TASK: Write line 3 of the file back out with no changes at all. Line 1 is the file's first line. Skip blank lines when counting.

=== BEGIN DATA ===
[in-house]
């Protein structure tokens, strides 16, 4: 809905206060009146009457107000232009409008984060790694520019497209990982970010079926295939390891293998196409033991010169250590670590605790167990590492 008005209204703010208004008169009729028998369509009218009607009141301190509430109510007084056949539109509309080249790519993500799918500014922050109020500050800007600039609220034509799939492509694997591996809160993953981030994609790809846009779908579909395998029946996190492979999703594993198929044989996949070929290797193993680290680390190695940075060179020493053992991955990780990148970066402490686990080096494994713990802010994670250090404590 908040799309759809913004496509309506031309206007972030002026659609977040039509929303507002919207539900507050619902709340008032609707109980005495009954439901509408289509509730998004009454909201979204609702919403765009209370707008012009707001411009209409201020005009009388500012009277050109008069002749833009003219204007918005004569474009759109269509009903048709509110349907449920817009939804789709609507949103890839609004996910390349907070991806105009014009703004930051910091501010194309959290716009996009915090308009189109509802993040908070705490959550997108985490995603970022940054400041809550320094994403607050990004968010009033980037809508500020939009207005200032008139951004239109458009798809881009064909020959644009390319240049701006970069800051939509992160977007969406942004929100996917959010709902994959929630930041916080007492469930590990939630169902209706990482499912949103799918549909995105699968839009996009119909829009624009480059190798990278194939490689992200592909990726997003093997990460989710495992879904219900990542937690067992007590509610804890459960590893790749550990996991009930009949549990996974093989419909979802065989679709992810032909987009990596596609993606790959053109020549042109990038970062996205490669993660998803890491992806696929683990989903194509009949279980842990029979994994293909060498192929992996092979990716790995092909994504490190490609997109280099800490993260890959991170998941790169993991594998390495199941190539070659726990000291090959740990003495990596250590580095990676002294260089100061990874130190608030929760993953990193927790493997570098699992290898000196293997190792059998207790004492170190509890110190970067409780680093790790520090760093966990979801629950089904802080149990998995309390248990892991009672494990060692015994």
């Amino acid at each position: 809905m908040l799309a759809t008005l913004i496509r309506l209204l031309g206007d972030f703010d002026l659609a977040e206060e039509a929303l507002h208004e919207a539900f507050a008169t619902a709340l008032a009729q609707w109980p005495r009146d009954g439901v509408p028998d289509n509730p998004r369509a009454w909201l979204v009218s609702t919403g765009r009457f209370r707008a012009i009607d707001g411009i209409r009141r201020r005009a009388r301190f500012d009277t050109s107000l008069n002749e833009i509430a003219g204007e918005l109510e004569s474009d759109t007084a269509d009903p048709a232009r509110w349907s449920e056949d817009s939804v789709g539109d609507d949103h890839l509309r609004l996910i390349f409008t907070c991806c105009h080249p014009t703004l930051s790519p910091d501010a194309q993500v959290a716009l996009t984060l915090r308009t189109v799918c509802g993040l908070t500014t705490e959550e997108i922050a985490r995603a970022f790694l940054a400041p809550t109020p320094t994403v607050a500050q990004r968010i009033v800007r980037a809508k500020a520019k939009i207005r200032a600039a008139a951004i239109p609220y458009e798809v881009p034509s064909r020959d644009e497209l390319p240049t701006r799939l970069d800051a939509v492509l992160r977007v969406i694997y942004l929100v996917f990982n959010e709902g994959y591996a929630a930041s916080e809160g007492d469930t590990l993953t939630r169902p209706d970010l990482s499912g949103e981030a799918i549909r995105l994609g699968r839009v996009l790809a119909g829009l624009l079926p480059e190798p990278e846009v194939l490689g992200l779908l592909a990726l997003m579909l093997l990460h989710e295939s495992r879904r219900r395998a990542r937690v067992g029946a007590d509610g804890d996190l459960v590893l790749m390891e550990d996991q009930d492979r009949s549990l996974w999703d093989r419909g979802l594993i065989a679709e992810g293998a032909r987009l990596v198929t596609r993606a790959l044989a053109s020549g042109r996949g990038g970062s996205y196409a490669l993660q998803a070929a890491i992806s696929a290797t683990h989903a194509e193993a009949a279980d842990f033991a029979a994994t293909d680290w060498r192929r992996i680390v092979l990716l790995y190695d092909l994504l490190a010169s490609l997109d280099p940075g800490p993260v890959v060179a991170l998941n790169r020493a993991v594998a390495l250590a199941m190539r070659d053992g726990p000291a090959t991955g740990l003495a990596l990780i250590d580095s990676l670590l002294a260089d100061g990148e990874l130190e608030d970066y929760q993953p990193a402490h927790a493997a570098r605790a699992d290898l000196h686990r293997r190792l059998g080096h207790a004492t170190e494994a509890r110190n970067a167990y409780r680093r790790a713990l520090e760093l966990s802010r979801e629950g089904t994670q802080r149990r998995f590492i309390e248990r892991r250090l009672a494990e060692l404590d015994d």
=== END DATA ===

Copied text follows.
């Amino acid at each position: 809905m908040l799309a759809t008005l913004i496509r309506l209204l031309g206007d972030f703010d002026l659609a977040e206060e039509a929303l507002h208004e919207a539900f507050a008169t619902a709340l008032a009729q609707w109980p005495r009146d009954g439901v509408p028998d289509n509730p998004r369509a009454w909201l979204v009218s609702t919403g765009r009457f209370r707008a012009i009607d707001g411009i209409r009141r201020r005009a009388r301190f500012d009277t050109s107000l008069n002749e833009i509430a003219g204007e918005l109510e004569s474009d759109t007084a269509d009903p048709a232009r509110w349907s449920e056949d817009s939804v789709g539109d609507d949103h890839l509309r609004l996910i390349f409008t907070c991806c105009h080249p014009t703004l930051s790519p910091d501010a194309q993500v959290a716009l996009t984060l915090r308009t189109v799918c509802g993040l908070t500014t705490e959550e997108i922050a985490r995603a970022f790694l940054a400041p809550t109020p320094t994403v607050a500050q990004r968010i009033v800007r980037a809508k500020a520019k939009i207005r200032a600039a008139a951004i239109p609220y458009e798809v881009p034509s064909r020959d644009e497209l390319p240049t701006r799939l970069d800051a939509v492509l992160r977007v969406i694997y942004l929100v996917f990982n959010e709902g994959y591996a929630a930041s916080e809160g007492d469930t590990l993953t939630r169902p209706d970010l990482s499912g949103e981030a799918i549909r995105l994609g699968r839009v996009l790809a119909g829009l624009l079926p480059e190798p990278e846009v194939l490689g992200l779908l592909a990726l997003m579909l093997l990460h989710e295939s495992r879904r219900r395998a990542r937690v067992g029946a007590d509610g804890d996190l459960v590893l790749m390891e550990d996991q009930d492979r009949s549990l996974w999703d093989r419909g979802l594993i065989a679709e992810g293998a032909r987009l990596v198929t596609r993606a790959l044989a053109s020549g042109r996949g990038g970062s996205y196409a490669l993660q998803a070929a890491i992806s696929a290797t683990h989903a194509e193993a009949a279980d842990f033991a029979a994994t293909d680290w060498r192929r992996i680390v092979l990716l790995y190695d092909l994504l490190a010169s490609l997109d280099p940075g800490p993260v890959v060179a991170l998941n790169r020493a993991v594998a390495l250590a199941m190539r070659d053992g726990p000291a090959t991955g740990l003495a990596l990780i250590d580095s990676l670590l002294a260089d100061g990148e990874l130190e608030d970066y929760q993953p990193a402490h927790a493997a570098r605790a699992d290898l000196h686990r293997r190792l059998g080096h207790a004492t170190e494994a509890r110190n970067a167990y409780r680093r790790a713990l520090e760093l966990s802010r979801e629950g089904t994670q802080r149990r998995f590492i309390e248990r892991r250090l009672a494990e060692l404590d015994d």